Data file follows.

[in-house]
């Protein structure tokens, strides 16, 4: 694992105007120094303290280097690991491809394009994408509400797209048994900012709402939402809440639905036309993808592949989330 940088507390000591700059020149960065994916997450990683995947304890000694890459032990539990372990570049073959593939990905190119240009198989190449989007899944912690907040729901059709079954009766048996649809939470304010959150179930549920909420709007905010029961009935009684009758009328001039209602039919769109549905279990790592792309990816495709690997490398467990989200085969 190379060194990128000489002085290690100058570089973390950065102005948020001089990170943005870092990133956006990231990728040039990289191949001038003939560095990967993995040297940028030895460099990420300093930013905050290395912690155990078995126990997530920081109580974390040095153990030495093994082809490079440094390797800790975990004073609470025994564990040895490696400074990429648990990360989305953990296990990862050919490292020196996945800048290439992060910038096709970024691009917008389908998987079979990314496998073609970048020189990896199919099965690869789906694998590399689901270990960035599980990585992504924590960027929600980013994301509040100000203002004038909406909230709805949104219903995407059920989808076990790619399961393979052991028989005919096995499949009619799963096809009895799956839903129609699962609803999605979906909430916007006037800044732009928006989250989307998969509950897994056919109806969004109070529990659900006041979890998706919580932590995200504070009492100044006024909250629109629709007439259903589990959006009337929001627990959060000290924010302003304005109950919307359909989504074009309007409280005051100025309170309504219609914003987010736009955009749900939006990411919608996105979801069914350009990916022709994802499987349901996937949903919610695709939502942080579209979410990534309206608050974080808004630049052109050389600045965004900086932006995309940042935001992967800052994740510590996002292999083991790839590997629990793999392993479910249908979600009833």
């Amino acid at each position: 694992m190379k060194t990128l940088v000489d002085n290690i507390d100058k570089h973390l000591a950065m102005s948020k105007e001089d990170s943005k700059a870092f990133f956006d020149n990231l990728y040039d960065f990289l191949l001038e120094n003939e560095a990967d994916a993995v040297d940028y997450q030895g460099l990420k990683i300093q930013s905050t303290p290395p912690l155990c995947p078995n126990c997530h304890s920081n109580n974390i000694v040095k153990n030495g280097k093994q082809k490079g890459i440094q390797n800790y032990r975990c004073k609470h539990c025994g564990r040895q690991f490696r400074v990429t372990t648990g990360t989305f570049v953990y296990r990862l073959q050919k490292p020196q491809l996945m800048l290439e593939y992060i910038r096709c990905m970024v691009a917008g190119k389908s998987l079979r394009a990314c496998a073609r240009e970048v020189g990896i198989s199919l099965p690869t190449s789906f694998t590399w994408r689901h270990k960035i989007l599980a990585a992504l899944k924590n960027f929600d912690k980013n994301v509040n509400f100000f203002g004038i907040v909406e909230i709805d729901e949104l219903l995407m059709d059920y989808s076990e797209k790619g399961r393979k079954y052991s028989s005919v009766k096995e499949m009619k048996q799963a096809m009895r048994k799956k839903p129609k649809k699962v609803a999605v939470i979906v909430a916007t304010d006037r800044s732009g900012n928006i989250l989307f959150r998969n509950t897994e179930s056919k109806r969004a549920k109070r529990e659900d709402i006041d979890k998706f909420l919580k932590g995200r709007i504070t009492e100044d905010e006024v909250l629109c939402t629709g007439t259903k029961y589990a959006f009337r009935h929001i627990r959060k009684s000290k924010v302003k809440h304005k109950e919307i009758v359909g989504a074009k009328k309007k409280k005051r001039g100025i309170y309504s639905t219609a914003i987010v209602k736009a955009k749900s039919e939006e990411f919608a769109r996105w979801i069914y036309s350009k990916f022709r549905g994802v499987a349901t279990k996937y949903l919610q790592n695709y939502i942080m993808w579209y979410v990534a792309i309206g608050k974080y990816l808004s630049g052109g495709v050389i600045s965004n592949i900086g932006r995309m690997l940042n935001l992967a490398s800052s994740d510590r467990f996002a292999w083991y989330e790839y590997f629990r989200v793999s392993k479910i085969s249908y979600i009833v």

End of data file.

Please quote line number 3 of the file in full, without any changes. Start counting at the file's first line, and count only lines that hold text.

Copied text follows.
């Amino acid at each position: 694992m190379k060194t990128l940088v000489d002085n290690i507390d100058k570089h973390l000591a950065m102005s948020k105007e001089d990170s943005k700059a870092f990133f956006d020149n990231l990728y040039d960065f990289l191949l001038e120094n003939e560095a990967d994916a993995v040297d940028y997450q030895g460099l990420k990683i300093q930013s905050t303290p290395p912690l155990c995947p078995n126990c997530h304890s920081n109580n974390i000694v040095k153990n030495g280097k093994q082809k490079g890459i440094q390797n800790y032990r975990c004073k609470h539990c025994g564990r040895q690991f490696r400074v990429t372990t648990g990360t989305f570049v953990y296990r990862l073959q050919k490292p020196q491809l996945m800048l290439e593939y992060i910038r096709c990905m970024v691009a917008g190119k389908s998987l079979r394009a990314c496998a073609r240009e970048v020189g990896i198989s199919l099965p690869t190449s789906f694998t590399w994408r689901h270990k960035i989007l599980a990585a992504l899944k924590n960027f929600d912690k980013n994301v509040n509400f100000f203002g004038i907040v909406e909230i709805d729901e949104l219903l995407m059709d059920y989808s076990e797209k790619g399961r393979k079954y052991s028989s005919v009766k096995e499949m009619k048996q799963a096809m009895r048994k799956k839903p129609k649809k699962v609803a999605v939470i979906v909430a916007t304010d006037r800044s732009g900012n928006i989250l989307f959150r998969n509950t897994e179930s056919k109806r969004a549920k109070r529990e659900d709402i006041d979890k998706f909420l919580k932590g995200r709007i504070t009492e100044d905010e006024v909250l629109c939402t629709g007439t259903k029961y589990a959006f009337r009935h929001i627990r959060k009684s000290k924010v302003k809440h304005k109950e919307i009758v359909g989504a074009k009328k309007k409280k005051r001039g100025i309170y309504s639905t219609a914003i987010v209602k736009a955009k749900s039919e939006e990411f919608a769109r996105w979801i069914y036309s350009k990916f022709r549905g994802v499987a349901t279990k996937y949903l919610q790592n695709y939502i942080m993808w579209y979410v990534a792309i309206g608050k974080y990816l808004s630049g052109g495709v050389i600045s965004n592949i900086g932006r995309m690997l940042n935001l992967a490398s800052s994740d510590r467990f996002a292999w083991y989330e790839y590997f629990r989200v793999s392993k479910i085969s249908y979600i009833v």